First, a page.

‘When you are introverted and the person with the head in the book you are the observer.’
In my head I have a rough bucket list for the years I have remaining – mainly consisting of places I’d like to see, or experience, before I die. I know most of that list will never be realised and I can’t say I’m losing a great deal of sleep over that fact. If they happen, great. If not, well, so be it. But I can guarantee one sojourn that would never be even remotely figuring on my wish list and that would be to visit Las Vegas. Imagine – Crown Casino a hundred times over. That would be my notion of hell. From what I can discern it is, more or less, a plastic, artificial, hyperactive 24/7 abomination in a desert wasteland. Reading Kirsten Tranter’s ‘A Common Loss’ only reinforced that view.
I read this bi-continental author’s first tome, ‘Legacy’, long after it was first published, more than a decade ago – and I was mightily impressed. It centred on the death of a young Aussie lass in the US; presumably a victim of the September 11 attacks. For some back home that explanation wasn’t quite enough, resulting in a Sydneyite devoting herself to a bit of sleuthing around NYC to find what really happened.
Tranter’s world had also been affected by death before the scribing of that novel, losing two souls she was close to. And death also features prominently in the two follow-ups to her novice product, ‘A Common Loss’ and her latest, ‘Hold’.
For this Sydney raised writer, now a resident of California due to her marriage to an academic tenured there, the death of a mate again forms the fulcrum to her sophomore publication. Unlike ‘Legacy’, which moved back and forth across the Pacific, this one is set entirely in Trumpland; for the most part in the gambling capital of the planet. Four friends, tied to each other from way, way back, are continuing on with their tradition of having an annual blow-out in Sin City. This year, though, it is a little different – they used to be five. The gel that held them together, Dylan, is missing – recently killed in a traffic accident. This also bought back memories of another near death experience for them involving an automobile bingle avoiding a deer – one that also was not quite as it seems. As it turns out, it’s just one of the issues the group have had that needed Dylan’s ability as a fixer to sort out. All these secrets do come back to bite the foursome on the bum as mysterious envelopes start to arrive during the Vegas stay. Seems Dylan had a few secrets of his own too. For Elliott, our narrator, matters are complicated by his developing feelings for the only female to be invited along on any of their reunions. She diverts him from his mates and from sorting out the major conundrum that arises.
It’s a sign of a competent writer that Tranter can maintain a connection with the reader despite the latter being unable to form any affection for a single one of the participants involved. In this there is a whiff of ‘The Slap’ about it, but despite her formidable wordsmithery, she doesn’t quite pull if off as well as Tsiolkas managed. The novel also dips it’s lid to Tennyson’s ‘In Memorium’. It would be an overstatement to say that ‘A Common Loss’ is as arid as the desert surrounding the city it is set in – Tranter is too good a writer for that, but of her three offerings, this would reside at the bottom of the pile – a pile that I hope will much heighten, given time.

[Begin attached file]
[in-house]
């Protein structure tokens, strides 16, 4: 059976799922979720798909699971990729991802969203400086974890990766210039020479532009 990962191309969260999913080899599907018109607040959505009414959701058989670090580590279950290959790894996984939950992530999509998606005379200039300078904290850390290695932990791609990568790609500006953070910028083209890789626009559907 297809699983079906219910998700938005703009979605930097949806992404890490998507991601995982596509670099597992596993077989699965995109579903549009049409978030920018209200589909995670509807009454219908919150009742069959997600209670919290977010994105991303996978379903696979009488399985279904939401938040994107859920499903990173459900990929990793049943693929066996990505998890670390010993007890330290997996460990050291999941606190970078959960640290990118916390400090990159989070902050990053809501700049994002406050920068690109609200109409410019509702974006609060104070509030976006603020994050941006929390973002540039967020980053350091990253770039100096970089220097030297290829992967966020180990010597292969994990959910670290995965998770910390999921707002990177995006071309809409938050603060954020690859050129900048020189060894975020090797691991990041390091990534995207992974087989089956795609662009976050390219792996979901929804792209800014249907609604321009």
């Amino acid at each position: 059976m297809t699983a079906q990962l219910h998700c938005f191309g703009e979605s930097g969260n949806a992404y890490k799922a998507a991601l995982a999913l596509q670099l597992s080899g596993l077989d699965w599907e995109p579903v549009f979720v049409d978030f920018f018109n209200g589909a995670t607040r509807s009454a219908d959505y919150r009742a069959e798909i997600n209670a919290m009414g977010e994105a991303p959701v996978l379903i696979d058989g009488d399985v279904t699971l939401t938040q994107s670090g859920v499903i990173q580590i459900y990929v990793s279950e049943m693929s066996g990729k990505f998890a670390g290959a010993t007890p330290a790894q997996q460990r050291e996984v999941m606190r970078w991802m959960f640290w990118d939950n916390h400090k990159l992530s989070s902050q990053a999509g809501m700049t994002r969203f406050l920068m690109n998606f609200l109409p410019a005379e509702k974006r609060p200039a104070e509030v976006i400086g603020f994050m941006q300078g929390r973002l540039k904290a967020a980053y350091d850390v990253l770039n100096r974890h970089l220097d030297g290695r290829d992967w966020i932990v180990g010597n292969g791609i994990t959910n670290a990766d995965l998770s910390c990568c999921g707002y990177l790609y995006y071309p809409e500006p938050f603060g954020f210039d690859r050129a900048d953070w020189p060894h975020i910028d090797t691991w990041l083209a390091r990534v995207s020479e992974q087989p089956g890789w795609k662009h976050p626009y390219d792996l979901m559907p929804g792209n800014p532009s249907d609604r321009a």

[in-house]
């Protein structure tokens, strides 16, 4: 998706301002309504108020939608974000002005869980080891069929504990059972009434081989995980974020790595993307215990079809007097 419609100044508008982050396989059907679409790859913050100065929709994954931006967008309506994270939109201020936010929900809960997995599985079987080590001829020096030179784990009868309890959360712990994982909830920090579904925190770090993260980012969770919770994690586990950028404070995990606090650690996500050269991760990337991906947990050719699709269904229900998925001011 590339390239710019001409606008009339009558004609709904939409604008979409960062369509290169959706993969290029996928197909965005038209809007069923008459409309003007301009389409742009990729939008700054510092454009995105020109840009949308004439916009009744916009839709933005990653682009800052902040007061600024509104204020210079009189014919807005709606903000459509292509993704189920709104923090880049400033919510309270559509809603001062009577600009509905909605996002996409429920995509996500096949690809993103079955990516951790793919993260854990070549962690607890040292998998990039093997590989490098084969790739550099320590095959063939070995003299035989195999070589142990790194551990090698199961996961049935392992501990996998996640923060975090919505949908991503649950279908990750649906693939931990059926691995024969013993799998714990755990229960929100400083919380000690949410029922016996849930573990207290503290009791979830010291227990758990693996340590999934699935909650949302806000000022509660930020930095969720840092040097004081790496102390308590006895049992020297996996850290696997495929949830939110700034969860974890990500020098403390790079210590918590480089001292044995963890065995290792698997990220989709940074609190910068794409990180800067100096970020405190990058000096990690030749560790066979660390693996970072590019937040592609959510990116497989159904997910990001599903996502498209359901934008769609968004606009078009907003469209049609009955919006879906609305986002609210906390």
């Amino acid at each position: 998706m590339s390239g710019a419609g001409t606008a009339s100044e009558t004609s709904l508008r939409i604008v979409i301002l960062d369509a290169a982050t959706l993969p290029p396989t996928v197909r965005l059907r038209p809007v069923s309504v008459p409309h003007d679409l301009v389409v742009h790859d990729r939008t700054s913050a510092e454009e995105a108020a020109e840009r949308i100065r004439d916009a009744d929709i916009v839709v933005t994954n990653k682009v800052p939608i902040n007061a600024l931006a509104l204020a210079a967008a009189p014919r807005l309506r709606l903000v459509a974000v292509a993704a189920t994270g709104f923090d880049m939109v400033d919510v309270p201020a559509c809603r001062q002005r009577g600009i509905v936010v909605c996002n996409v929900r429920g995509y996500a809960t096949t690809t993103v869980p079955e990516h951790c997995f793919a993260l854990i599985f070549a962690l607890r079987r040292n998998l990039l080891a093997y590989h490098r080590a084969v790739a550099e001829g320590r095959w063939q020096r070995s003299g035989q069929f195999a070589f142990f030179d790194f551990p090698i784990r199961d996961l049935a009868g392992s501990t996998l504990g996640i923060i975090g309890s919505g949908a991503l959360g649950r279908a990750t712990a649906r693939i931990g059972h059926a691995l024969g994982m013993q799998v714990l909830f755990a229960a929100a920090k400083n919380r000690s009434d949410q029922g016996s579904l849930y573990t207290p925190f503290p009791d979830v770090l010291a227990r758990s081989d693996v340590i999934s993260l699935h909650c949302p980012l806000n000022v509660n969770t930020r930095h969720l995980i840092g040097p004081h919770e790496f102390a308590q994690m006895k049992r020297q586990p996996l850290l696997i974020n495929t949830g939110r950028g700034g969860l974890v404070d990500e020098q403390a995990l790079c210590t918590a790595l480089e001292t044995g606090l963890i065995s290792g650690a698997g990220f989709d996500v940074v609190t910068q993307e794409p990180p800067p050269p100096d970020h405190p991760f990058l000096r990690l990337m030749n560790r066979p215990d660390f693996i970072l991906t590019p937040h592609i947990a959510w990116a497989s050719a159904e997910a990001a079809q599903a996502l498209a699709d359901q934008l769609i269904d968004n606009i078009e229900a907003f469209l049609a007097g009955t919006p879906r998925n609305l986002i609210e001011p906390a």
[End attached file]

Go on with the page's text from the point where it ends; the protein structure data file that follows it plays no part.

To my mind ‘Hold’ made for a better product with a more accessible selection of protagonists. Here she returns to Oz to tell the tale of former artist Shelley who, three years previously, had lost her soul mate, Conrad. He went surfing one day and didn’t return. Now she and her new partner have just taken possession of a Paddington pad, semi-detached, as our heroine tries to put her past behind her. She soon realises that, despite a new man, she is still grieving for the loss of her former lover. Then two mysteries enter her life. Firstly she becomes drawn to a guy who so resembles Conrad it is uncanny. Then, on opening a closet, she notices a door which, after some difficulty, she manages to open. She is soon stepping into a secret room. It is just the place to provide her with a refuge – and a comfortable location to have her way with Conrad’s doppelganger. It’s all very intriguing. And where do her neighbours fit into the picture as far as the room is concerned and just how real, in fact, is her mystery man? And then there’s her new partner’s daughter, a stroppy teen, to worry about developing a relationship with.
The author is the offspring of esteemed poet John Tranter and a literary agent mother. Kirsten grew up surrounded by her parent’s friendship group of artistic types. She was shy and as time went on, she became increasingly anxious in dealing with social contact. As an adult she has had sessions of therapy, but as the opening quote suggests, she has also developed acute powers of observation which she puts to excellent use with her writing. Tranter is now a fine practitioner of weaving the written word into engaging narratives. ‘Legacy’ quickly established her credentials. That her more recent oeuvre has not quite matched her first up effort does not matter a jot. I will stick with her.
The author’s website = http://www.kirstentranter.com/